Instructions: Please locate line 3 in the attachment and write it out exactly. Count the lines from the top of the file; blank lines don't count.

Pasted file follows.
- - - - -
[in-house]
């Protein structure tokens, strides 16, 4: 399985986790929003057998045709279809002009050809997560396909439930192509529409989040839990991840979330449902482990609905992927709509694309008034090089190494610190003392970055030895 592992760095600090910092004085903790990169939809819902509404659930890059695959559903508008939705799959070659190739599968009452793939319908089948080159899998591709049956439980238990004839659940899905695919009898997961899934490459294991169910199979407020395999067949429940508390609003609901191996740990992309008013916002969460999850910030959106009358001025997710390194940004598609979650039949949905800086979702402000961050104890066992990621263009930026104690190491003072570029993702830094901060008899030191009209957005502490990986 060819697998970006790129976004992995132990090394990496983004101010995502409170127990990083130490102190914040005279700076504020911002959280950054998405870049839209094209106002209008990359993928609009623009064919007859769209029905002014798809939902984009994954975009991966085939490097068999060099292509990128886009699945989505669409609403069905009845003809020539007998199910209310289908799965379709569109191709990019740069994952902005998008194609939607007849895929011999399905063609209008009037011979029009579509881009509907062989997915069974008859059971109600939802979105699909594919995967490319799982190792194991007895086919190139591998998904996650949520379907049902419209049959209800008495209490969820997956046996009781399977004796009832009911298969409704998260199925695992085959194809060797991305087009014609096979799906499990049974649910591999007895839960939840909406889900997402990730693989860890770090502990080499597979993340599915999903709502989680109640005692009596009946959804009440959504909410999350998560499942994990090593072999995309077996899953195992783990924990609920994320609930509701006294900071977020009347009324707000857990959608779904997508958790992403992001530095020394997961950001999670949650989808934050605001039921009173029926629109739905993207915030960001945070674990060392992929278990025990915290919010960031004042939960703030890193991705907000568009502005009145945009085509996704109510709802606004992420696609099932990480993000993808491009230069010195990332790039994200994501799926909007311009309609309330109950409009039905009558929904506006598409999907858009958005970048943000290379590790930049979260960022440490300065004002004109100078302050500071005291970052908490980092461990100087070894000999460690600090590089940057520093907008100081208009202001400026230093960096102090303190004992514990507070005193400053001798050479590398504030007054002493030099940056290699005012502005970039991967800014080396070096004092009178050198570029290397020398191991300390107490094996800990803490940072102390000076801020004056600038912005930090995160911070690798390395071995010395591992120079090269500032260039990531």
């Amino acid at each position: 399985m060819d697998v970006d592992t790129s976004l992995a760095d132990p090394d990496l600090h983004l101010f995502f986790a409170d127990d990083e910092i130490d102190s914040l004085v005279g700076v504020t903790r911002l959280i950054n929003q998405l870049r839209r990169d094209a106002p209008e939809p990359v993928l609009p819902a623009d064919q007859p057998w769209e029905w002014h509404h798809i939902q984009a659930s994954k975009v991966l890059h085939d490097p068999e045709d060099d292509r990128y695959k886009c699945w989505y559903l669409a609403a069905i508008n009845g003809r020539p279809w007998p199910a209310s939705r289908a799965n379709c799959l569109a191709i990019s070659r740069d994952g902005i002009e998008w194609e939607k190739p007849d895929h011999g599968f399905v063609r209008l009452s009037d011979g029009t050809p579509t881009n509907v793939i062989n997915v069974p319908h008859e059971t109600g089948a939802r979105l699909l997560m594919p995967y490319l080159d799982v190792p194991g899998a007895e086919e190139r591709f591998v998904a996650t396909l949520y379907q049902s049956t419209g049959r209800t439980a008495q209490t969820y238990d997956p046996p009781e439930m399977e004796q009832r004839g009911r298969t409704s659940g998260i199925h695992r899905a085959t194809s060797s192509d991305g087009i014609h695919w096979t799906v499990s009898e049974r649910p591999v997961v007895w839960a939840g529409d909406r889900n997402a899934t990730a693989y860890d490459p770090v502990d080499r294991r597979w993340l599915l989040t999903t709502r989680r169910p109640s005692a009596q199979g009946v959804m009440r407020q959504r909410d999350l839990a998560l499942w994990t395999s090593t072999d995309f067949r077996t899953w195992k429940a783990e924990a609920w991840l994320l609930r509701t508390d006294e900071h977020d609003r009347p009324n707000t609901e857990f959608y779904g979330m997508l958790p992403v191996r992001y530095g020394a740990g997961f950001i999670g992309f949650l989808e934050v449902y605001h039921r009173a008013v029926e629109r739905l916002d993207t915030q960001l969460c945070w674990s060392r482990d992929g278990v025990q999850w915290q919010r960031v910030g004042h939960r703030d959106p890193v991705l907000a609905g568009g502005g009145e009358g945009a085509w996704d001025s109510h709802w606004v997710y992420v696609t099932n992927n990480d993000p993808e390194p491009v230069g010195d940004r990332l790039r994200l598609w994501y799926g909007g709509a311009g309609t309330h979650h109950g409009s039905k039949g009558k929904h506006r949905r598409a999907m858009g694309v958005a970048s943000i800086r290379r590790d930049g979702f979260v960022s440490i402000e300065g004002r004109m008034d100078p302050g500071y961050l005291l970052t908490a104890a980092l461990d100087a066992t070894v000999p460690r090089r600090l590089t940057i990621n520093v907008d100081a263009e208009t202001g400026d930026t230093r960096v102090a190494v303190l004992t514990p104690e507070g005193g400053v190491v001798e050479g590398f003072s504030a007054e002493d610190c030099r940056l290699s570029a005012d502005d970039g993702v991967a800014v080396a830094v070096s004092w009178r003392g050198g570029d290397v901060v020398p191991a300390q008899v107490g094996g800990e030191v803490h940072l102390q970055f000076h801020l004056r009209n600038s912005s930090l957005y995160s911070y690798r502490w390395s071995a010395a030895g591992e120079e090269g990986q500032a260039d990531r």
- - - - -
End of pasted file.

């Amino acid at each position: 399985m060819d697998v970006d592992t790129s976004l992995a760095d132990p090394d990496l600090h983004l101010f995502f986790a409170d127990d990083e910092i130490d102190s914040l004085v005279g700076v504020t903790r911002l959280i950054n929003q998405l870049r839209r990169d094209a106002p209008e939809p990359v993928l609009p819902a623009d064919q007859p057998w769209e029905w002014h509404h798809i939902q984009a659930s994954k975009v991966l890059h085939d490097p068999e045709d060099d292509r990128y695959k886009c699945w989505y559903l669409a609403a069905i508008n009845g003809r020539p279809w007998p199910a209310s939705r289908a799965n379709c799959l569109a191709i990019s070659r740069d994952g902005i002009e998008w194609e939607k190739p007849d895929h011999g599968f399905v063609r209008l009452s009037d011979g029009t050809p579509t881009n509907v793939i062989n997915v069974p319908h008859e059971t109600g089948a939802r979105l699909l997560m594919p995967y490319l080159d799982v190792p194991g899998a007895e086919e190139r591709f591998v998904a996650t396909l949520y379907q049902s049956t419209g049959r209800t439980a008495q209490t969820y238990d997956p046996p009781e439930m399977e004796q009832r004839g009911r298969t409704s659940g998260i199925h695992r899905a085959t194809s060797s192509d991305g087009i014609h695919w096979t799906v499990s009898e049974r649910p591999v997961v007895w839960a939840g529409d909406r889900n997402a899934t990730a693989y860890d490459p770090v502990d080499r294991r597979w993340l599915l989040t999903t709502r989680r169910p109640s005692a009596q199979g009946v959804m009440r407020q959504r909410d999350l839990a998560l499942w994990t395999s090593t072999d995309f067949r077996t899953w195992k429940a783990e924990a609920w991840l994320l609930r509701t508390d006294e900071h977020d609003r009347p009324n707000t609901e857990f959608y779904g979330m997508l958790p992403v191996r992001y530095g020394a740990g997961f950001i999670g992309f949650l989808e934050v449902y605001h039921r009173a008013v029926e629109r739905l916002d993207t915030q960001l969460c945070w674990s060392r482990d992929g278990v025990q999850w915290q919010r960031v910030g004042h939960r703030d959106p890193v991705l907000a609905g568009g502005g009145e009358g945009a085509w996704d001025s109510h709802w606004v997710y992420v696609t099932n992927n990480d993000p993808e390194p491009v230069g010195d940004r990332l790039r994200l598609w994501y799926g909007g709509a311009g309609t309330h979650h109950g409009s039905k039949g009558k929904h506006r949905r598409a999907m858009g694309v958005a970048s943000i800086r290379r590790d930049g979702f979260v960022s440490i402000e300065g004002r004109m008034d100078p302050g500071y961050l005291l970052t908490a104890a980092l461990d100087a066992t070894v000999p460690r090089r600090l590089t940057i990621n520093v907008d100081a263009e208009t202001g400026d930026t230093r960096v102090a190494v303190l004992t514990p104690e507070g005193g400053v190491v001798e050479g590398f003072s504030a007054e002493d610190c030099r940056l290699s570029a005012d502005d970039g993702v991967a800014v080396a830094v070096s004092w009178r003392g050198g570029d290397v901060v020398p191991a300390q008899v107490g094996g800990e030191v803490h940072l102390q970055f000076h801020l004056r009209n600038s912005s930090l957005y995160s911070y690798r502490w390395s071995a010395a030895g591992e120079e090269g990986q500032a260039d990531r």